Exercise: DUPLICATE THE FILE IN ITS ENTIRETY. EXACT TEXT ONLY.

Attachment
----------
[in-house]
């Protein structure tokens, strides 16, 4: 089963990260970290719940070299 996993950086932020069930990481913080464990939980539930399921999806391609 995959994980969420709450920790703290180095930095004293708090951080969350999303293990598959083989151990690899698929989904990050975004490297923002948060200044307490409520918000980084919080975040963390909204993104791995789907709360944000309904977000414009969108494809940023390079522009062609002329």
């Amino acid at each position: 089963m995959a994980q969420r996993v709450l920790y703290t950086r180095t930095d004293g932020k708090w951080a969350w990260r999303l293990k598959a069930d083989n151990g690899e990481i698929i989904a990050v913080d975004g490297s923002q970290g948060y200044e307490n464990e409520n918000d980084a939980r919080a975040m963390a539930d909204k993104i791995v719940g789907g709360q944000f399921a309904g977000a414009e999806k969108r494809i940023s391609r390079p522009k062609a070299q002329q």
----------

[in-house]
């Protein structure tokens, strides 16, 4: 089963990260970290719940070299 996993950086932020069930990481913080464990939980539930399921999806391609 995959994980969420709450920790703290180095930095004293708090951080969350999303293990598959083989151990690899698929989904990050975004490297923002948060200044307490409520918000980084919080975040963390909204993104791995789907709360944000309904977000414009969108494809940023390079522009062609002329």
């Amino acid at each position: 089963m995959a994980q969420r996993v709450l920790y703290t950086r180095t930095d004293g932020k708090w951080a969350w990260r999303l293990k598959a069930d083989n151990g690899e990481i698929i989904a990050v913080d975004g490297s923002q970290g948060y200044e307490n464990e409520n918000d980084a939980r919080a975040m963390a539930d909204k993104i791995v719940g789907g709360q944000f399921a309904g977000a414009e999806k969108r494809i940023s391609r390079p522009k062609a070299q002329q």